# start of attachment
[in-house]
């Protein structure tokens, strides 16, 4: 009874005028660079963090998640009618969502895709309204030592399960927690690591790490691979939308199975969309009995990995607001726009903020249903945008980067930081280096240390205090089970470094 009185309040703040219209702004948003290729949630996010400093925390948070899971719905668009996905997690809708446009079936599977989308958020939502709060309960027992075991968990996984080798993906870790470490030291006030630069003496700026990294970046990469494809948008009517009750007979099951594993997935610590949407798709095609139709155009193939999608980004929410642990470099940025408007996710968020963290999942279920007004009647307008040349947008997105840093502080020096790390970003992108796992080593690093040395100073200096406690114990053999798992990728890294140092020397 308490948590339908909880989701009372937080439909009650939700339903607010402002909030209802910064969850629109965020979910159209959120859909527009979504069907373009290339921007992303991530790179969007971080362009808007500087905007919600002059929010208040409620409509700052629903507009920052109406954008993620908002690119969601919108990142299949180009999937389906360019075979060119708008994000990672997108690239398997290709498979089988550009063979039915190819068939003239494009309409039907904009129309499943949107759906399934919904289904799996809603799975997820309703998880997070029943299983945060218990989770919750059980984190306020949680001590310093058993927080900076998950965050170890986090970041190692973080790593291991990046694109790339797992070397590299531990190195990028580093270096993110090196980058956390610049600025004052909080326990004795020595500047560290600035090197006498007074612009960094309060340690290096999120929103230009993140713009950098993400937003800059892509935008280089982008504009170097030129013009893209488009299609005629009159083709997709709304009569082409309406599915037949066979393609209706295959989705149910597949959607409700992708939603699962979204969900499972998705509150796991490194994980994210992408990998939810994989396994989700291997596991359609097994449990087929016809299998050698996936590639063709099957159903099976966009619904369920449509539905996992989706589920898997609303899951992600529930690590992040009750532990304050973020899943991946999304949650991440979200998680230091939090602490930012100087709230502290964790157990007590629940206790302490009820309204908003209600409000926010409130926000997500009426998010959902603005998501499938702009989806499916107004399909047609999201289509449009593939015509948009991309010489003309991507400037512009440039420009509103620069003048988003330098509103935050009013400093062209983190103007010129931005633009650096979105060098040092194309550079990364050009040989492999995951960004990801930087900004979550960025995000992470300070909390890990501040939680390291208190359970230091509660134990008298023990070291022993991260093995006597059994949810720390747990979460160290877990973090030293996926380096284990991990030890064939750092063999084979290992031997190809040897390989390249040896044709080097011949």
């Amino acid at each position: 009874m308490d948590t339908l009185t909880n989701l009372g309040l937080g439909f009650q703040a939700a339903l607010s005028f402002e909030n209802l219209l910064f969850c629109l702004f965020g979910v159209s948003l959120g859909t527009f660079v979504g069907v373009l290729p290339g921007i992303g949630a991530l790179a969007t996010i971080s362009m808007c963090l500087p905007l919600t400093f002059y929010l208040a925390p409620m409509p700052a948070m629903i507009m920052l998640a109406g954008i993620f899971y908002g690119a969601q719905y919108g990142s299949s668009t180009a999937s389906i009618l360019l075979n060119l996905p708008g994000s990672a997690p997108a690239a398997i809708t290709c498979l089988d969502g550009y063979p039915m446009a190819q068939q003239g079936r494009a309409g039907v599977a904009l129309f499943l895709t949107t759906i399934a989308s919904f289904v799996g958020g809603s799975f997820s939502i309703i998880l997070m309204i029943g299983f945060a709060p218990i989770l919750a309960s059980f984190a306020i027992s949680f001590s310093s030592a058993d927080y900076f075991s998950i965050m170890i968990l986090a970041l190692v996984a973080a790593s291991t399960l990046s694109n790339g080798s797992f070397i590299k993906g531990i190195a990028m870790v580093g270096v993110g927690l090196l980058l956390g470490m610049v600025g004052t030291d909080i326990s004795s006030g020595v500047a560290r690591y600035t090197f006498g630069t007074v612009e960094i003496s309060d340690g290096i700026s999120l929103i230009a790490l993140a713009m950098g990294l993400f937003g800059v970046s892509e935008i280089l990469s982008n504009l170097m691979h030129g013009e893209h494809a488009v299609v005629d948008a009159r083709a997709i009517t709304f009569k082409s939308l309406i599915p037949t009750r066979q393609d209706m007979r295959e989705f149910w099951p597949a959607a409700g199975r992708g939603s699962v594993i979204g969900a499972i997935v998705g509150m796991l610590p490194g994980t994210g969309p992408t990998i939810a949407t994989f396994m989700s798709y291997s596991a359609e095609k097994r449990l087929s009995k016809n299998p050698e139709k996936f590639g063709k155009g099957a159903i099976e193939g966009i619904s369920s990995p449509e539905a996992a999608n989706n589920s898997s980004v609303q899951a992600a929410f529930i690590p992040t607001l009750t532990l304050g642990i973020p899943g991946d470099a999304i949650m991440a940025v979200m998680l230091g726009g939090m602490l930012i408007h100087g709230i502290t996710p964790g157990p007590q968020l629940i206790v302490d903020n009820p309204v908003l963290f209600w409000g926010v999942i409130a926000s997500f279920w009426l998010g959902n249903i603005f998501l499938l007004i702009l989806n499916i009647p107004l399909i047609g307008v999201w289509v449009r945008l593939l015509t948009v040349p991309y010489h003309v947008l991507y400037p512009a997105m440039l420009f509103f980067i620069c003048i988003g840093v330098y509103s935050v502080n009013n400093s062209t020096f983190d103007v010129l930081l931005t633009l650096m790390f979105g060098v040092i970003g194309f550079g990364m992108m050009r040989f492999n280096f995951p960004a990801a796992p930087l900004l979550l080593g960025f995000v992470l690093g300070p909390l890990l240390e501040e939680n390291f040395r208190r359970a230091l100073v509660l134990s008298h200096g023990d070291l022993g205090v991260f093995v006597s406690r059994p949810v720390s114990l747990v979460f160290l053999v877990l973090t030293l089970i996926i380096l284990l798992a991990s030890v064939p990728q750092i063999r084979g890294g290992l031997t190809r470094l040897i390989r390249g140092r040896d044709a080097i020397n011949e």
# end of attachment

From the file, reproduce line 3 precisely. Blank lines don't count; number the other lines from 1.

């Amino acid at each position: 009874m308490d948590t339908l009185t909880n989701l009372g309040l937080g439909f009650q703040a939700a339903l607010s005028f402002e909030n209802l219209l910064f969850c629109l702004f965020g979910v159209s948003l959120g859909t527009f660079v979504g069907v373009l290729p290339g921007i992303g949630a991530l790179a969007t996010i971080s362009m808007c963090l500087p905007l919600t400093f002059y929010l208040a925390p409620m409509p700052a948070m629903i507009m920052l998640a109406g954008i993620f899971y908002g690119a969601q719905y919108g990142s299949s668009t180009a999937s389906i009618l360019l075979n060119l996905p708008g994000s990672a997690p997108a690239a398997i809708t290709c498979l089988d969502g550009y063979p039915m446009a190819q068939q003239g079936r494009a309409g039907v599977a904009l129309f499943l895709t949107t759906i399934a989308s919904f289904v799996g958020g809603s799975f997820s939502i309703i998880l997070m309204i029943g299983f945060a709060p218990i989770l919750a309960s059980f984190a306020i027992s949680f001590s310093s030592a058993d927080y900076f075991s998950i965050m170890i968990l986090a970041l190692v996984a973080a790593s291991t399960l990046s694109n790339g080798s797992f070397i590299k993906g531990i190195a990028m870790v580093g270096v993110g927690l090196l980058l956390g470490m610049v600025g004052t030291d909080i326990s004795s006030g020595v500047a560290r690591y600035t090197f006498g630069t007074v612009e960094i003496s309060d340690g290096i700026s999120l929103i230009a790490l993140a713009m950098g990294l993400f937003g800059v970046s892509e935008i280089l990469s982008n504009l170097m691979h030129g013009e893209h494809a488009v299609v005629d948008a009159r083709a997709i009517t709304f009569k082409s939308l309406i599915p037949t009750r066979q393609d209706m007979r295959e989705f149910w099951p597949a959607a409700g199975r992708g939603s699962v594993i979204g969900a499972i997935v998705g509150m796991l610590p490194g994980t994210g969309p992408t990998i939810a949407t994989f396994m989700s798709y291997s596991a359609e095609k097994r449990l087929s009995k016809n299998p050698e139709k996936f590639g063709k155009g099957a159903i099976e193939g966009i619904s369920s990995p449509e539905a996992a999608n989706n589920s898997s980004v609303q899951a992600a929410f529930i690590p992040t607001l009750t532990l304050g642990i973020p899943g991946d470099a999304i949650m991440a940025v979200m998680l230091g726009g939090m602490l930012i408007h100087g709230i502290t996710p964790g157990p007590q968020l629940i206790v302490d903020n009820p309204v908003l963290f209600w409000g926010v999942i409130a926000s997500f279920w009426l998010g959902n249903i603005f998501l499938l007004i702009l989806n499916i009647p107004l399909i047609g307008v999201w289509v449009r945008l593939l015509t948009v040349p991309y010489h003309v947008l991507y400037p512009a997105m440039l420009f509103f980067i620069c003048i988003g840093v330098y509103s935050v502080n009013n400093s062209t020096f983190d103007v010129l930081l931005t633009l650096m790390f979105g060098v040092i970003g194309f550079g990364m992108m050009r040989f492999n280096f995951p960004a990801a796992p930087l900004l979550l080593g960025f995000v992470l690093g300070p909390l890990l240390e501040e939680n390291f040395r208190r359970a230091l100073v509660l134990s008298h200096g023990d070291l022993g205090v991260f093995v006597s406690r059994p949810v720390s114990l747990v979460f160290l053999v877990l973090t030293l089970i996926i380096l284990l798992a991990s030890v064939p990728q750092i063999r084979g890294g290992l031997t190809r470094l040897i390989r390249g140092r040896d044709a080097i020397n011949e």